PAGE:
“We” noted yesterday, that Steve Romick was investing big in Russian equities. Readers will probably be excited to learn that Romick will be speaking about his investments abroad on WealthTrack this weekend. We have an exclusive excerpt from the interview with Steve Romick below.
UPDATE Sunday May 25th 2014 8:45 AM EST See the FULL interview with Steve Romick here.
— Jacob Wolinsky (@JacobWolinsky) May 22, 2014
Beginning tomorrow, May 23 at 7:30 p.m. (ET) on WLIW21 (New York) and nationwide on public television (check local listings **), “Consuelo Mack WealthTrack” features a very rare TV interview with “Great Investor” Steven Romick, founder and portfolio manager of FPA Crescent Fund and Morningstar’s 2013 Allocation Fund Manager of the Year. In his first TV interview since January 2014 (for his Morningstar award), the self-professed contrarian value investor discusses why he is investing in Russia and holding large sums of cash in his FPA Crescent Fund.
Steven Romick on why Russia is attractive
“Who would consider investing in Russia right now? When others flee markets and prices plummet, Steven Romick gets interested,” said “WealthTrack” Anchor and Executive Producer Consuelo Mack. “After the big market rally of the last five years, Romick has been taking profits and building large cash positions. One of the few markets he has been allocating to is Russia.”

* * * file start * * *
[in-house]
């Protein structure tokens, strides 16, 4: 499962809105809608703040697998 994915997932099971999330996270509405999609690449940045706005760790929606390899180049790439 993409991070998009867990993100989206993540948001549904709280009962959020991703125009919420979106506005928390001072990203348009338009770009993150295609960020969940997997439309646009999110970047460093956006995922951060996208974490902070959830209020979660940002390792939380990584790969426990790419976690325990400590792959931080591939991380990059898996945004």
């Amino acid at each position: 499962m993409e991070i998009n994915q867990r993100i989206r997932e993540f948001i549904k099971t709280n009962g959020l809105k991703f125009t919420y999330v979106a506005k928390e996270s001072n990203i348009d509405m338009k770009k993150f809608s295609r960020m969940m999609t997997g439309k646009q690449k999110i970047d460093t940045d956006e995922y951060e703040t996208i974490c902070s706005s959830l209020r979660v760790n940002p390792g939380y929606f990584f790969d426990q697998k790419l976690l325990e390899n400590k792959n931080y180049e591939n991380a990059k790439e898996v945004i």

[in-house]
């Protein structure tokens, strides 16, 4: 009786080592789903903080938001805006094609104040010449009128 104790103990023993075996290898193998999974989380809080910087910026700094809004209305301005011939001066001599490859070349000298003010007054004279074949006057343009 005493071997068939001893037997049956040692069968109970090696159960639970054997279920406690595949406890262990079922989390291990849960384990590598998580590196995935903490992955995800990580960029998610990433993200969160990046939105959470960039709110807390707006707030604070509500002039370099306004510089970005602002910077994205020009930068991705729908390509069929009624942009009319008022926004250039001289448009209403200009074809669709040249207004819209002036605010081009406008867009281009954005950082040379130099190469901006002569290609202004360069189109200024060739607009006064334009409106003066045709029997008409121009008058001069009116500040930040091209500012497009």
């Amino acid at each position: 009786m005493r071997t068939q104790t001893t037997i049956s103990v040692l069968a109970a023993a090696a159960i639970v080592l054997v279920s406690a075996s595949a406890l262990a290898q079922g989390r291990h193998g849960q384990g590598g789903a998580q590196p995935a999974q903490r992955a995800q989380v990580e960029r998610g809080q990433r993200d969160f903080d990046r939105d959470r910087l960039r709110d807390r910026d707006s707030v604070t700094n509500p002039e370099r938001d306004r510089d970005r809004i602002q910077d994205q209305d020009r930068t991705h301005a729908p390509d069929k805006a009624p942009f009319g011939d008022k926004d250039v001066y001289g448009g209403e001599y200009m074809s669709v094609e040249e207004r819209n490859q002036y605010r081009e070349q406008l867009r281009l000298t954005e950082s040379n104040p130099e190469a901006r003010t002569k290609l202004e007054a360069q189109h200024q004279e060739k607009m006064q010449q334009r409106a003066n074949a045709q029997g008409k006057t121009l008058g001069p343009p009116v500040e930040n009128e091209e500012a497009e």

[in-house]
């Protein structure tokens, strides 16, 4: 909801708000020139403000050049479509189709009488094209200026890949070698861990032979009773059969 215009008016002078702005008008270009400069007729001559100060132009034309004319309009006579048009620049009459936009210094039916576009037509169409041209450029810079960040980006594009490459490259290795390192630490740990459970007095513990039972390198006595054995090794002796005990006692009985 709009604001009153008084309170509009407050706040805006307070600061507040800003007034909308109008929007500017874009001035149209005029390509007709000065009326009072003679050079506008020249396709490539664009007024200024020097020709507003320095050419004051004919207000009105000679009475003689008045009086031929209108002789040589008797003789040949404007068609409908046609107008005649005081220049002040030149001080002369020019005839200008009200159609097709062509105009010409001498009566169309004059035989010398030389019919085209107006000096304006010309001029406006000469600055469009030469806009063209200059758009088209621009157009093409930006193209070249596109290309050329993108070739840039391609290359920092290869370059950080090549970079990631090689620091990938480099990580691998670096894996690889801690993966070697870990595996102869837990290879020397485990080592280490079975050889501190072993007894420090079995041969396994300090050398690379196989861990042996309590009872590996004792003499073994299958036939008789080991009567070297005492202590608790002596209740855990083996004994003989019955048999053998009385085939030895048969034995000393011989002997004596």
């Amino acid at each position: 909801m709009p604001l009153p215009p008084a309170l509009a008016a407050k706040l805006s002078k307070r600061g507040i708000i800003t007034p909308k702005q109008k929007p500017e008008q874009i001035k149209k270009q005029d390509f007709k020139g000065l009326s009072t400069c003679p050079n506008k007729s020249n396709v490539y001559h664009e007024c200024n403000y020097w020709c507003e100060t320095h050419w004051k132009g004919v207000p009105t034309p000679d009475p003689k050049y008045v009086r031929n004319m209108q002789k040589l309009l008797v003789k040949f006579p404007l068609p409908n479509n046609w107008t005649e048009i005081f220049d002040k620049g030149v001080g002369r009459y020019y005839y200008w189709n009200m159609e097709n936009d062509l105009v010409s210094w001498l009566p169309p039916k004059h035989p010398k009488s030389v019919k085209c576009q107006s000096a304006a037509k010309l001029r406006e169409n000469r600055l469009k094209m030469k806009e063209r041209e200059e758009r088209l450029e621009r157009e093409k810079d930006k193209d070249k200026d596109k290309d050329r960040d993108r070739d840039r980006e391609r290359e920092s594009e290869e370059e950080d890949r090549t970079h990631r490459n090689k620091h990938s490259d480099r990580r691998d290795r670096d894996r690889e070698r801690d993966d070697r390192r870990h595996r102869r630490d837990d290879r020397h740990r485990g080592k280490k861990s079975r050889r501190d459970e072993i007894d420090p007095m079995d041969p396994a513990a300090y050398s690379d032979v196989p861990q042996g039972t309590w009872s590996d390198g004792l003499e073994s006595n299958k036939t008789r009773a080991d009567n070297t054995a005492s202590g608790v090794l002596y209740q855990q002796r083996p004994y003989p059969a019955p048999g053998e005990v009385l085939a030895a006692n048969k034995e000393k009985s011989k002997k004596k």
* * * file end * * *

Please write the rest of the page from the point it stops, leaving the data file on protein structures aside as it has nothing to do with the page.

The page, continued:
Watch Steven Romick explain why he is investing in Russia in this “Consuelo Mack WealthTrack” interview preview
Premieres nationwide beginning Friday, May 23 at 7:30 p.m. (ET) on public television (check local listings**) and on wealthtrack.com
Guest: Steven Romick, Portfolio Manager, FPA Crescent Fund
Video Preview Transcript via Consuelo Mack WealthTrack” interview, premiering May 23, 2014 on public television, check local listings or wealthtrack.com
Steven Romick: “We have a small stake in Russia. I mean, Russia’s interesting, because it’s obviously quite combustible over there right now, and it’s unusual because people are running in fear, and when looking at Russia, you can look at a lot of companies that are actually of strategic importance to the state as well as to the globe. So something you couldn’t say about Venezuela, for example. There might be businesses that are important to the state, but not as important to other countries around the world.
Consuelo Mack: “Right. I mean, they’ve got these giant energy producers, for instance.”